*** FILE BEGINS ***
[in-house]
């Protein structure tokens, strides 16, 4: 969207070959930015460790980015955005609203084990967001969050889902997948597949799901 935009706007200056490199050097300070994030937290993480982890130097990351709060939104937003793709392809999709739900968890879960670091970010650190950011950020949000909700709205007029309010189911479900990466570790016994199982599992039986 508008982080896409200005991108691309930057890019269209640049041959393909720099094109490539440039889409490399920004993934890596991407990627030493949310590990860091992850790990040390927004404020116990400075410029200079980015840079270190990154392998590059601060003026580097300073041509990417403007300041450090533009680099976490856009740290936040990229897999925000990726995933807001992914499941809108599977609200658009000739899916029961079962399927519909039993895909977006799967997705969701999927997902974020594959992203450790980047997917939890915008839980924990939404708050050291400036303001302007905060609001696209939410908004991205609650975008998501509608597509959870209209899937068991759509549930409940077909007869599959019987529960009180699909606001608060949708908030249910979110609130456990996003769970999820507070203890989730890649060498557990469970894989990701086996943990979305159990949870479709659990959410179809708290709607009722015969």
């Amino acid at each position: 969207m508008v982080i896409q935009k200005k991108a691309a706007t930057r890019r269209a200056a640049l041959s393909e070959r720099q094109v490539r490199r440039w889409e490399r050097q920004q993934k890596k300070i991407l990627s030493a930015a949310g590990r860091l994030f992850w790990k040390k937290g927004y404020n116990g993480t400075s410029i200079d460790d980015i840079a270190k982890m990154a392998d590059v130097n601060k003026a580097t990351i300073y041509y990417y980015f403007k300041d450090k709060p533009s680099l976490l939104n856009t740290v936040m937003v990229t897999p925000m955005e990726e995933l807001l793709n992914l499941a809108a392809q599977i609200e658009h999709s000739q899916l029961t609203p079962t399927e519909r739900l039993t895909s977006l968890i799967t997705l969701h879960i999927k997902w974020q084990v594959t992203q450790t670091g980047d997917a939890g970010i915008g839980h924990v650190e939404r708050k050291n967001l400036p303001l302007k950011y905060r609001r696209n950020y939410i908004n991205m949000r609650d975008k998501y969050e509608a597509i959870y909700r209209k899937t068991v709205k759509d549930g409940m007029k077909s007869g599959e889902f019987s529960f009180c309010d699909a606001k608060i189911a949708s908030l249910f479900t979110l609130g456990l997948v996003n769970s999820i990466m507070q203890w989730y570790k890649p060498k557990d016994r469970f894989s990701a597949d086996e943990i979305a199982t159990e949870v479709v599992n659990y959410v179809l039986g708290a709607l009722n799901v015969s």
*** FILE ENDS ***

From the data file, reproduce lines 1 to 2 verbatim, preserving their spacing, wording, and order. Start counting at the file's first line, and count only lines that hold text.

[in-house]
């Protein structure tokens, strides 16, 4: 969207070959930015460790980015955005609203084990967001969050889902997948597949799901 935009706007200056490199050097300070994030937290993480982890130097990351709060939104937003793709392809999709739900968890879960670091970010650190950011950020949000909700709205007029309010189911479900990466570790016994199982599992039986 508008982080896409200005991108691309930057890019269209640049041959393909720099094109490539440039889409490399920004993934890596991407990627030493949310590990860091992850790990040390927004404020116990400075410029200079980015840079270190990154392998590059601060003026580097300073041509990417403007300041450090533009680099976490856009740290936040990229897999925000990726995933807001992914499941809108599977609200658009000739899916029961079962399927519909039993895909977006799967997705969701999927997902974020594959992203450790980047997917939890915008839980924990939404708050050291400036303001302007905060609001696209939410908004991205609650975008998501509608597509959870209209899937068991759509549930409940077909007869599959019987529960009180699909606001608060949708908030249910979110609130456990996003769970999820507070203890989730890649060498557990469970894989990701086996943990979305159990949870479709659990959410179809708290709607009722015969």